Not very many musicians have done what Stevie Ray Vaughan has with the Strat. The American Blues Machine stayed loyal to the Stratocaster, playing with and owning a bunch of them. He even named his favorite – “Number One.” The musician spent most of his time playing an early 60s Stratocaster, more so than any other guitar he had. The instrument is what most people think of when his name is brought up. While Vaughan called his guitar a 1959 Stratocaster, and even though it did feature 1959 pickups, the neck and body showed 1962 date stamps. As such, the instrument must have originated from the same year. Towards the final phase of the musician’s career, the Strat had been converted into a Parts-o-Caster.
In the middle of the 70s, Vaughan purchased his Stratocaster at a music store called in “Hennig’s Heart of Texas.” The guitar remained with Vaughan until his untimely death in 1990. As passionate as he was about “Number One,” Vaughan had it go through a number of modifications to accommodate his needs. He added reflective stickers marked “SRV” and “Custom” to the replacement pickguard and vibrato bridge, respectively. The guitar also went through other changes to accommodate is playability and feel. In the early 80s, a left-hand vibrato unit was the sole replacement he could find in the state of Texas when his original one broke. He had another one made, which was personalized as an homage to the right-handed, upside-down Stratocasters Hendrix used. Vaughan replaced its original frets with jumbo-sized ones, too. The neck had to be refitted multiple times throughout the years, so much so that by 1990, it could no survive another re-fit. The neck of another 1962 strap (called “Red”) replaced it. New hardware with gold plates also adorned Number One in 1990.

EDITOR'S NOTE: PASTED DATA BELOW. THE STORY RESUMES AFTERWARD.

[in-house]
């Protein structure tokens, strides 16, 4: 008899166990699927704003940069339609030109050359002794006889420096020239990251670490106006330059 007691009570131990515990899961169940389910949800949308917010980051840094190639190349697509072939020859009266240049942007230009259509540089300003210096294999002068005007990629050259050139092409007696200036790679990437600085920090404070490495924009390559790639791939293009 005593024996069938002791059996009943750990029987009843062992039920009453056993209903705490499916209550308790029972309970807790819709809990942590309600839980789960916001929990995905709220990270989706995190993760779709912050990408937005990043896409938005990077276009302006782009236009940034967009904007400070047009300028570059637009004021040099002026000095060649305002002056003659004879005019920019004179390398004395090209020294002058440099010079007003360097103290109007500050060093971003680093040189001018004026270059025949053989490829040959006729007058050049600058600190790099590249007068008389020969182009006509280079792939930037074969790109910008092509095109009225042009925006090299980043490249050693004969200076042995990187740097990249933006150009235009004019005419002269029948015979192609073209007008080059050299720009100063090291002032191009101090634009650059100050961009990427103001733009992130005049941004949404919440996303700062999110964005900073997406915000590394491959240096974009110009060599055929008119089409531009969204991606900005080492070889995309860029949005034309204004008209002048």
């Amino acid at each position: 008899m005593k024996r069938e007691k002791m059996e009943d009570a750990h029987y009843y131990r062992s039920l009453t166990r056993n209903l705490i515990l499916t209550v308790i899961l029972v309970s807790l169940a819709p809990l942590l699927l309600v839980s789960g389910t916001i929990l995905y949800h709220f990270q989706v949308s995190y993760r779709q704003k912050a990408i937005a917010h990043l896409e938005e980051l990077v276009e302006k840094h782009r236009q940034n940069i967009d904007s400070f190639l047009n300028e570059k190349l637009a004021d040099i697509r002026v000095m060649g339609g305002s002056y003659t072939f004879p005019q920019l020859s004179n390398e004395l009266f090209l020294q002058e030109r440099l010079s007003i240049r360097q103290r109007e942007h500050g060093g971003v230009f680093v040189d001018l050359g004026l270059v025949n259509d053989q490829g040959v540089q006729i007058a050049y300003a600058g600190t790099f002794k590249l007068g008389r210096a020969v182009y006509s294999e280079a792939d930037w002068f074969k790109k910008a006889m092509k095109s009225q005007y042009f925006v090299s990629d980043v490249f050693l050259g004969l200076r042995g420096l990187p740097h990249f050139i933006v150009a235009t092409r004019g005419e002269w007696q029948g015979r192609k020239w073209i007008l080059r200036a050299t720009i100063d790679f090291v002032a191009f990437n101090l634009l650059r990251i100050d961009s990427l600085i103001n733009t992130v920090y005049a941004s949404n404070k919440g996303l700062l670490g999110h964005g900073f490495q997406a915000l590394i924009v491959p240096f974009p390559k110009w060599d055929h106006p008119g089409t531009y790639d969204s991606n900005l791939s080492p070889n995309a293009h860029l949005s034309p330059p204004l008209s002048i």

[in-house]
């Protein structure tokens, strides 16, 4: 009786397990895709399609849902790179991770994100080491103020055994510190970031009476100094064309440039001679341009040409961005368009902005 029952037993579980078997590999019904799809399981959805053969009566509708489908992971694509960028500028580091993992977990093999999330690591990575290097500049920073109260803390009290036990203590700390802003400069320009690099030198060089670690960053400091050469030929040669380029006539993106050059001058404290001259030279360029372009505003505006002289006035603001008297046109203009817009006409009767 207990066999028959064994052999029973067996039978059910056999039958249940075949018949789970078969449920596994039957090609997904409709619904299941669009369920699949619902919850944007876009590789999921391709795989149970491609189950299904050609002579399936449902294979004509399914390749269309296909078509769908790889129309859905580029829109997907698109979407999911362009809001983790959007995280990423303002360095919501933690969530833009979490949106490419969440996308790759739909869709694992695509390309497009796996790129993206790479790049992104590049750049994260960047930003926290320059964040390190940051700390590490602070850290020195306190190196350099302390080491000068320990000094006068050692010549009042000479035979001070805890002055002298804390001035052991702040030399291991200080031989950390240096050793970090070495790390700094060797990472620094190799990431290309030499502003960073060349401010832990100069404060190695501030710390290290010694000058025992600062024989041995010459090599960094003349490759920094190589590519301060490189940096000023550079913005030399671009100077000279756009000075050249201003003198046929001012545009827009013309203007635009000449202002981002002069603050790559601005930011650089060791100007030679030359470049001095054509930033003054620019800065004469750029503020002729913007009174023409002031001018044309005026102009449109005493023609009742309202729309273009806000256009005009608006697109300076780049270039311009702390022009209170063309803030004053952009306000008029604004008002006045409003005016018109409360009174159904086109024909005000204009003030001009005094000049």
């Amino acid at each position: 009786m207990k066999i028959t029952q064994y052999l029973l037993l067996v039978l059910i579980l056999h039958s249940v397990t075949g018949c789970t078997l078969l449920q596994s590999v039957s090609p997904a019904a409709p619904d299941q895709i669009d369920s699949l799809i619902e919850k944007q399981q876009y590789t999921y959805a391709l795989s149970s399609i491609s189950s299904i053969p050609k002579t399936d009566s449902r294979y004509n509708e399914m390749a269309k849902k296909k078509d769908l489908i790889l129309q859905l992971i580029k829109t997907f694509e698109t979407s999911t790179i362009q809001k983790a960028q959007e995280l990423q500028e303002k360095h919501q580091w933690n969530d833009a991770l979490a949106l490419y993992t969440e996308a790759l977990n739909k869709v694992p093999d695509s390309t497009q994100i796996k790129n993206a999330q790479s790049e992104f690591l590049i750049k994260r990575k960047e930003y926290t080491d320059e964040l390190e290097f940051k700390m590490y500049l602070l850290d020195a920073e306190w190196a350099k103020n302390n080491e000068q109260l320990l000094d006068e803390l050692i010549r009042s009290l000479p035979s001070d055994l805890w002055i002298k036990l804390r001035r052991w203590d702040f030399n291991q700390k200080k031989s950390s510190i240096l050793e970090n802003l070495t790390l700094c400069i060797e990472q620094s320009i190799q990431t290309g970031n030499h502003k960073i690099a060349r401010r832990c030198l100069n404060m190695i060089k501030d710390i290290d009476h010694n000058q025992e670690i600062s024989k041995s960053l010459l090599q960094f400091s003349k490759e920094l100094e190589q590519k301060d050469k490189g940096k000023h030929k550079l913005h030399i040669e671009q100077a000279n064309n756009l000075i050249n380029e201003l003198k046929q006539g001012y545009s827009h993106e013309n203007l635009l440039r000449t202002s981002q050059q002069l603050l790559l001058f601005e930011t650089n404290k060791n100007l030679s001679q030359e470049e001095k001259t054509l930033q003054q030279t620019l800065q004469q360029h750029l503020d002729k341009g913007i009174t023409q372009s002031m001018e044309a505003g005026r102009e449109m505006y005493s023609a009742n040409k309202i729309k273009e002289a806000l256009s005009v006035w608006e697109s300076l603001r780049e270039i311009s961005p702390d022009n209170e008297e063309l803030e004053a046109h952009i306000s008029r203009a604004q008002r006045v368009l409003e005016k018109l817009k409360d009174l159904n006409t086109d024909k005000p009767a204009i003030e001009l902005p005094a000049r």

Aside from the specifics, Number One may be popular because of the tone he wrangled out of it. Vaughan did so with the help of some pre-CBS pickups (wound up on the hotter side) because of his love for heavy strings (.013 to 0.058). This tweak allowed the musician to optimize his right and left hand for fierce attacks.
When Number One wasn’t being played, Vaughan was probably using “Lenny,” a Strat he saw in the 80s inside of a pawnshop in Austin. Vaughan couldn’t afford to pay for the guitar back then, though he later received it as a gift by some of his friends (including Lenora, his wife), who all contributed $50 to pay for the $350 instrument. The guitar was named after Vaughan’s wife. This Stratocaster had pre-CBS pickups, a rosewood fingerboard (original), and a white 3-ply scratchplate. The body was stained before with a dense brown color after being stripped. A mandolin-like inlay from the Victorian era was inserted under the Strat’s vibrato bridge. This modern replacement unit had saddles that were die-cast.
The guitar was modified further to accommodate Vaughan’s preferences. He added reflective stickers marked “SRV” on the pickguard, later replacing the neck it came with for a contemporary maple unit (which was a gift from ZZ Top’s Billy Gibbons). Vaughan performed with Lenny on a number of songs, including “Riviera Paradise” off of the “In Step” album and “Lenny” from the “Texas Flood” album. When the tribute tune was performed live, Vaughan would put Number One down and pick up Lenny, an instrument he had a very close bond with.
Today, Jimmie Vaughan, Stevie’s brother, owns Number One. The Guitar Center purchased Lenny for $623,500 at the “Crossroads” auction for held in 2004.